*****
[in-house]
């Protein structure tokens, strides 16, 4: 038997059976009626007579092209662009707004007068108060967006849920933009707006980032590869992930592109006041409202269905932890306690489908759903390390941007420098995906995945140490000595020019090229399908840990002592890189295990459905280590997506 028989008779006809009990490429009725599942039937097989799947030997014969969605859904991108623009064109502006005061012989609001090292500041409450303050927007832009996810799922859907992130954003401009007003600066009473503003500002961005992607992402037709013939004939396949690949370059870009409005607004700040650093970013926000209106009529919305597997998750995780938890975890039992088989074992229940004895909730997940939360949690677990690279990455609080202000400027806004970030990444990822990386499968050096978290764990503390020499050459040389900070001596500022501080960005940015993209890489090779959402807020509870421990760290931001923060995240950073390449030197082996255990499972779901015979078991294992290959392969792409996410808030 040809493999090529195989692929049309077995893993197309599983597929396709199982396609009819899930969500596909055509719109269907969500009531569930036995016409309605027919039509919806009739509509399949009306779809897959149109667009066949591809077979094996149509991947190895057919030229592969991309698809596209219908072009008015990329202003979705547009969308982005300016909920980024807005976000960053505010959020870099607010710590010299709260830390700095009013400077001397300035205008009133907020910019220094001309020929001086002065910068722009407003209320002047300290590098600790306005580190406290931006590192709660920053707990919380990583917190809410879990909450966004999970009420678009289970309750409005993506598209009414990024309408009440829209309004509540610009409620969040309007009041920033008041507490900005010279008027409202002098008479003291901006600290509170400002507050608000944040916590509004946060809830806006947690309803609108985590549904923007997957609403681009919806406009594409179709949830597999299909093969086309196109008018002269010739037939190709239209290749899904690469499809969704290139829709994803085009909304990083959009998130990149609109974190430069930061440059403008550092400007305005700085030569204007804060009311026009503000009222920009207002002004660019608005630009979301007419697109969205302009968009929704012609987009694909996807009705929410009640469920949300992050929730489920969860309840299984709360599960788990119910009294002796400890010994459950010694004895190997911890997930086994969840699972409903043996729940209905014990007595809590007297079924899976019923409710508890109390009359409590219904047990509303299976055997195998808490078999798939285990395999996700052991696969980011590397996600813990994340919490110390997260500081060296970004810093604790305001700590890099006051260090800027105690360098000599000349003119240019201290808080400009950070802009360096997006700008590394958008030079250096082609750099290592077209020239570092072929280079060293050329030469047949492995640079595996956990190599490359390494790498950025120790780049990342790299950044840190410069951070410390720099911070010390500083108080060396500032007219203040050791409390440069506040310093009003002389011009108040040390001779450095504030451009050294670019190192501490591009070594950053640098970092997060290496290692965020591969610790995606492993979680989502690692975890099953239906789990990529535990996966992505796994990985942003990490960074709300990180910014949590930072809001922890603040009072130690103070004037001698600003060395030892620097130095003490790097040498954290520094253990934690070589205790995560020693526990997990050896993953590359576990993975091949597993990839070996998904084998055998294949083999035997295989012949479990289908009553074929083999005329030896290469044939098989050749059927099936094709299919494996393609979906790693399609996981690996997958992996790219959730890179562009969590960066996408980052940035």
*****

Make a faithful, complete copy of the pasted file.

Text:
[in-house]
């Protein structure tokens, strides 16, 4: 038997059976009626007579092209662009707004007068108060967006849920933009707006980032590869992930592109006041409202269905932890306690489908759903390390941007420098995906995945140490000595020019090229399908840990002592890189295990459905280590997506 028989008779006809009990490429009725599942039937097989799947030997014969969605859904991108623009064109502006005061012989609001090292500041409450303050927007832009996810799922859907992130954003401009007003600066009473503003500002961005992607992402037709013939004939396949690949370059870009409005607004700040650093970013926000209106009529919305597997998750995780938890975890039992088989074992229940004895909730997940939360949690677990690279990455609080202000400027806004970030990444990822990386499968050096978290764990503390020499050459040389900070001596500022501080960005940015993209890489090779959402807020509870421990760290931001923060995240950073390449030197082996255990499972779901015979078991294992290959392969792409996410808030 040809493999090529195989692929049309077995893993197309599983597929396709199982396609009819899930969500596909055509719109269907969500009531569930036995016409309605027919039509919806009739509509399949009306779809897959149109667009066949591809077979094996149509991947190895057919030229592969991309698809596209219908072009008015990329202003979705547009969308982005300016909920980024807005976000960053505010959020870099607010710590010299709260830390700095009013400077001397300035205008009133907020910019220094001309020929001086002065910068722009407003209320002047300290590098600790306005580190406290931006590192709660920053707990919380990583917190809410879990909450966004999970009420678009289970309750409005993506598209009414990024309408009440829209309004509540610009409620969040309007009041920033008041507490900005010279008027409202002098008479003291901006600290509170400002507050608000944040916590509004946060809830806006947690309803609108985590549904923007997957609403681009919806406009594409179709949830597999299909093969086309196109008018002269010739037939190709239209290749899904690469499809969704290139829709994803085009909304990083959009998130990149609109974190430069930061440059403008550092400007305005700085030569204007804060009311026009503000009222920009207002002004660019608005630009979301007419697109969205302009968009929704012609987009694909996807009705929410009640469920949300992050929730489920969860309840299984709360599960788990119910009294002796400890010994459950010694004895190997911890997930086994969840699972409903043996729940209905014990007595809590007297079924899976019923409710508890109390009359409590219904047990509303299976055997195998808490078999798939285990395999996700052991696969980011590397996600813990994340919490110390997260500081060296970004810093604790305001700590890099006051260090800027105690360098000599000349003119240019201290808080400009950070802009360096997006700008590394958008030079250096082609750099290592077209020239570092072929280079060293050329030469047949492995640079595996956990190599490359390494790498950025120790780049990342790299950044840190410069951070410390720099911070010390500083108080060396500032007219203040050791409390440069506040310093009003002389011009108040040390001779450095504030451009050294670019190192501490591009070594950053640098970092997060290496290692965020591969610790995606492993979680989502690692975890099953239906789990990529535990996966992505796994990985942003990490960074709300990180910014949590930072809001922890603040009072130690103070004037001698600003060395030892620097130095003490790097040498954290520094253990934690070589205790995560020693526990997990050896993953590359576990993975091949597993990839070996998904084998055998294949083999035997295989012949479990289908009553074929083999005329030896290469044939098989050749059927099936094709299919494996393609979906790693399609996981690996997958992996790219959730890179562009969590960066996408980052940035």